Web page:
This is very helpful. Thank you, Michele!
From: Encoded Archival Description List [[log in to unmask]] On Behalf Of Michele R Combs [[log in to unmask]]
Sent: Tuesday, March 06, 2012 5:00 PM
To: [log in to unmask]
Subject: Re: CONTENTdm and DTD and Schema mechanics
Hi Kate --
The sole purpose of the DTD or schema is to ensure that a file you create is valid against that DTD or schema. The DTD says, "These are the tags and attributes that are allowed in EAD, and you may use them only in these combinations." The schema goes a step further and checks MORE stuff, the sort of stuff that can't easily be built into a DTD. For example, the schema could check whether the value for a given attribute is all lower case, or comes from a predefined list of options, or matches a specific pattern such as the ISO-8601 options for normalized dates.
Generally, a schema-valid file will always be a DTD-valid file, but a DTD-valid file will not necessarily be schema-valid, since the schema is MORE prescriptive than the DTD. So a file exported from Archivists' Toolkit should always be DTD-valid but may not be schema-valid.
Because the DTD's/schema's only purpose is to validate a file, which one you use is irrelevant to a file's interaction with other applications, except insofar as that other application might (for example) expect or require a particular attribute to be in all caps and you could use the schema to enforce that.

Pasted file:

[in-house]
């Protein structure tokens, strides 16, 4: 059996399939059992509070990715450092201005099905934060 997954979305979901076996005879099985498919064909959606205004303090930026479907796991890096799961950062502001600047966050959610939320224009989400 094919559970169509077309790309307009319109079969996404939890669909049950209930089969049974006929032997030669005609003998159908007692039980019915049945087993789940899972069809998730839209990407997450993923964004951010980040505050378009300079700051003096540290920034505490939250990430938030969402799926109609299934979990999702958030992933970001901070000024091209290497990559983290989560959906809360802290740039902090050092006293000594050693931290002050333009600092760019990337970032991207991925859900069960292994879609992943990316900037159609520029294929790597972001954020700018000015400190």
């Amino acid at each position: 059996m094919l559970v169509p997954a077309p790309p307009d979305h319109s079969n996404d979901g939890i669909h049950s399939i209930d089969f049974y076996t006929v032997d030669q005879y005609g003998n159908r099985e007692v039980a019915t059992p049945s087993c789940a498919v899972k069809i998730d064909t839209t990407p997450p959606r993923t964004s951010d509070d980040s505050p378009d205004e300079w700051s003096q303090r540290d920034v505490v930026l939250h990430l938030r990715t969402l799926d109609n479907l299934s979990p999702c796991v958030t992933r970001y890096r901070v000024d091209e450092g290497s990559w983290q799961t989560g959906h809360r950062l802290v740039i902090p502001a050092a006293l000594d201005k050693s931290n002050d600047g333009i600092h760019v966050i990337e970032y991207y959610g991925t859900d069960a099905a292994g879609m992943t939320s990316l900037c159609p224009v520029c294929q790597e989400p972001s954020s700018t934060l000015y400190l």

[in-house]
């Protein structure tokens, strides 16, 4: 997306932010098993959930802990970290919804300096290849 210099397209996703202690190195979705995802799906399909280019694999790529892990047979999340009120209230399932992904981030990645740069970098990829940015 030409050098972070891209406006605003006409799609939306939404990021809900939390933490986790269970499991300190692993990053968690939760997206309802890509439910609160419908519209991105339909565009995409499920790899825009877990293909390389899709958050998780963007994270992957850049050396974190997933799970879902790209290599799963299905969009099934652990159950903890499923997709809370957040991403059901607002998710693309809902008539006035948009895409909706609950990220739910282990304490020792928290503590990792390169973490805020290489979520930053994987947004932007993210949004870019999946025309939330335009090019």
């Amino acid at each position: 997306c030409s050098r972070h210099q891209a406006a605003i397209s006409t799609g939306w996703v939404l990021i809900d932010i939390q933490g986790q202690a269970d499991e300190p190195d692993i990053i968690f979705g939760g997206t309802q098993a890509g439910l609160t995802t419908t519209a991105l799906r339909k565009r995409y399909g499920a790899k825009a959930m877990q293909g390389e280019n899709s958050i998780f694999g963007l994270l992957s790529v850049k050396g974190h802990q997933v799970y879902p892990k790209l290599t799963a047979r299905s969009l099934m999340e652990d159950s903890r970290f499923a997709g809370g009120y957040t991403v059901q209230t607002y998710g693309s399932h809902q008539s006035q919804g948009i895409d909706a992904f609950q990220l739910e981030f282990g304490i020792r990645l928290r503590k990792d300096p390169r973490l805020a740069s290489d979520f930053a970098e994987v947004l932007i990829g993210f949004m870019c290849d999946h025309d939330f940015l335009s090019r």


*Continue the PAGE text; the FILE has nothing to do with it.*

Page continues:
As to ContentDM, you might want to look at this http://ir.uiowa.edu/cdm_mw2010/2010/april8/1/ , a presentation on Marquette's experience testing CDM and EAD in 2010.
We don't use CDM for our finding aids and it's been a while since I looked at it, so this could have changed, but I'm pretty sure that once a finding aid is ContentDM you can't edit it; if you need to change the finding aid you have to delete the one in CDM and re-import it afresh. When you do that, the new version has a different URL, so any links to the old finding aid will be dead. Depending on your workflow and publishing path, of course, that may not matter, but it's something to be aware of. If you're doing a lot of cross-linking of finding aids in the Related Materials section it could cause you some hiccups down the road.
Hope this helps --
From: Encoded Archival Description List [mailto:[log in to unmask]] On Behalf Of Blalack, Kate
Sent: Tuesday, March 06, 2012 5:03 PM
To: [log in to unmask]
Subject: CONTENTdm and DTD and Schema mechanics
We are currently exporting our finding aids into EAD using Archivists Toolkit, making a few minor adjustments and uploading them into CONTENTdm. Has anyone else used CONTENTdm to display their finding aids? If so would you mind exchanging ideas with me off list? Or, on the list, if this is of interest to the whole.
In the past I was a little unclear about the differences between the DTD and the schema and how they work with EAD. In some ways I am still unclear about the mechanics of it all (behind the scenes), because I am not from an IT background. How does the DTD or Schema effect the xml's interaction with various software packages? I know this is a question that has probably been discussed before but not while I have been here. I wonder if anyone can offer some clarification about this. It's always good to have a refresher.
Thank you in advance for your help, ideas and advice!